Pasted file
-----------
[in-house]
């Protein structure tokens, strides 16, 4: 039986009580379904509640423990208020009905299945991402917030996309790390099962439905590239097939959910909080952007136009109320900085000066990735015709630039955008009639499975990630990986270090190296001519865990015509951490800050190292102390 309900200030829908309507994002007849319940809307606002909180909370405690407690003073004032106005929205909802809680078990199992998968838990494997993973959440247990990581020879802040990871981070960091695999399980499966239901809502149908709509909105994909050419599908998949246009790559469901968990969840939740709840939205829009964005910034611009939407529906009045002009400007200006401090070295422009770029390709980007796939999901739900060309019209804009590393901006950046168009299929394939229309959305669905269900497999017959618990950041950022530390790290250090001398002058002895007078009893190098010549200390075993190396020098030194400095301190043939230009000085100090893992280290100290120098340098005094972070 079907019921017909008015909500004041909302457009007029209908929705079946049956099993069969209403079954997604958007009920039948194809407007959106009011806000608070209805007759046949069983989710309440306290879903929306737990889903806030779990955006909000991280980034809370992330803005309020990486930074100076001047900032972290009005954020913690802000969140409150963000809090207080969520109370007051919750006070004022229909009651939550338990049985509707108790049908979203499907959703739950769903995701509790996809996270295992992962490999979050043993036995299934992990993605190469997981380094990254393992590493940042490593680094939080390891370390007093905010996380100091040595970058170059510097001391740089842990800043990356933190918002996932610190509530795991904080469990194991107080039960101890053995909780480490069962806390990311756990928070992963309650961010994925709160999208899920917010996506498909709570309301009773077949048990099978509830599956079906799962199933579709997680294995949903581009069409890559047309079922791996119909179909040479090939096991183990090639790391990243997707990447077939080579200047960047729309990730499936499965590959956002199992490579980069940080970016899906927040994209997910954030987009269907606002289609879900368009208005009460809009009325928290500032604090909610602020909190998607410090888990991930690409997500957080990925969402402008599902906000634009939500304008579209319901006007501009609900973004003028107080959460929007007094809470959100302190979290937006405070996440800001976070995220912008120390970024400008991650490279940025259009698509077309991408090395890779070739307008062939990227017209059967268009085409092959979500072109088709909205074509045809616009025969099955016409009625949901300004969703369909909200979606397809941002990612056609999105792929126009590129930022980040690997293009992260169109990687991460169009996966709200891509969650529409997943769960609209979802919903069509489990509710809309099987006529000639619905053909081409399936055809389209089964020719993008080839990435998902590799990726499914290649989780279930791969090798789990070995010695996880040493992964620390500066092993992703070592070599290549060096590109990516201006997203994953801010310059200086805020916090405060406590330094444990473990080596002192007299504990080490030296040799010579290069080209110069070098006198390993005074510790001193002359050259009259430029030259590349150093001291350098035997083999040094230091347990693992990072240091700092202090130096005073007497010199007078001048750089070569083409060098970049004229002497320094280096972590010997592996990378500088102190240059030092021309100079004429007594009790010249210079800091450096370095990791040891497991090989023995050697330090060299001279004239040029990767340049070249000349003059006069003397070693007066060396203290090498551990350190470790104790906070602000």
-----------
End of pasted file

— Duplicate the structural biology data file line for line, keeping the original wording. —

[in-house]
């Protein structure tokens, strides 16, 4: 039986009580379904509640423990208020009905299945991402917030996309790390099962439905590239097939959910909080952007136009109320900085000066990735015709630039955008009639499975990630990986270090190296001519865990015509951490800050190292102390 309900200030829908309507994002007849319940809307606002909180909370405690407690003073004032106005929205909802809680078990199992998968838990494997993973959440247990990581020879802040990871981070960091695999399980499966239901809502149908709509909105994909050419599908998949246009790559469901968990969840939740709840939205829009964005910034611009939407529906009045002009400007200006401090070295422009770029390709980007796939999901739900060309019209804009590393901006950046168009299929394939229309959305669905269900497999017959618990950041950022530390790290250090001398002058002895007078009893190098010549200390075993190396020098030194400095301190043939230009000085100090893992280290100290120098340098005094972070 079907019921017909008015909500004041909302457009007029209908929705079946049956099993069969209403079954997604958007009920039948194809407007959106009011806000608070209805007759046949069983989710309440306290879903929306737990889903806030779990955006909000991280980034809370992330803005309020990486930074100076001047900032972290009005954020913690802000969140409150963000809090207080969520109370007051919750006070004022229909009651939550338990049985509707108790049908979203499907959703739950769903995701509790996809996270295992992962490999979050043993036995299934992990993605190469997981380094990254393992590493940042490593680094939080390891370390007093905010996380100091040595970058170059510097001391740089842990800043990356933190918002996932610190509530795991904080469990194991107080039960101890053995909780480490069962806390990311756990928070992963309650961010994925709160999208899920917010996506498909709570309301009773077949048990099978509830599956079906799962199933579709997680294995949903581009069409890559047309079922791996119909179909040479090939096991183990090639790391990243997707990447077939080579200047960047729309990730499936499965590959956002199992490579980069940080970016899906927040994209997910954030987009269907606002289609879900368009208005009460809009009325928290500032604090909610602020909190998607410090888990991930690409997500957080990925969402402008599902906000634009939500304008579209319901006007501009609900973004003028107080959460929007007094809470959100302190979290937006405070996440800001976070995220912008120390970024400008991650490279940025259009698509077309991408090395890779070739307008062939990227017209059967268009085409092959979500072109088709909205074509045809616009025969099955016409009625949901300004969703369909909200979606397809941002990612056609999105792929126009590129930022980040690997293009992260169109990687991460169009996966709200891509969650529409997943769960609209979802919903069509489990509710809309099987006529000639619905053909081409399936055809389209089964020719993008080839990435998902590799990726499914290649989780279930791969090798789990070995010695996880040493992964620390500066092993992703070592070599290549060096590109990516201006997203994953801010310059200086805020916090405060406590330094444990473990080596002192007299504990080490030296040799010579290069080209110069070098006198390993005074510790001193002359050259009259430029030259590349150093001291350098035997083999040094230091347990693992990072240091700092202090130096005073007497010199007078001048750089070569083409060098970049004229002497320094280096972590010997592996990378500088102190240059030092021309100079004429007594009790010249210079800091450096370095990791040891497991090989023995050697330090060299001279004239040029990767340049070249000349003059006069003397070693007066060396203290090498551990350190470790104790906070602000």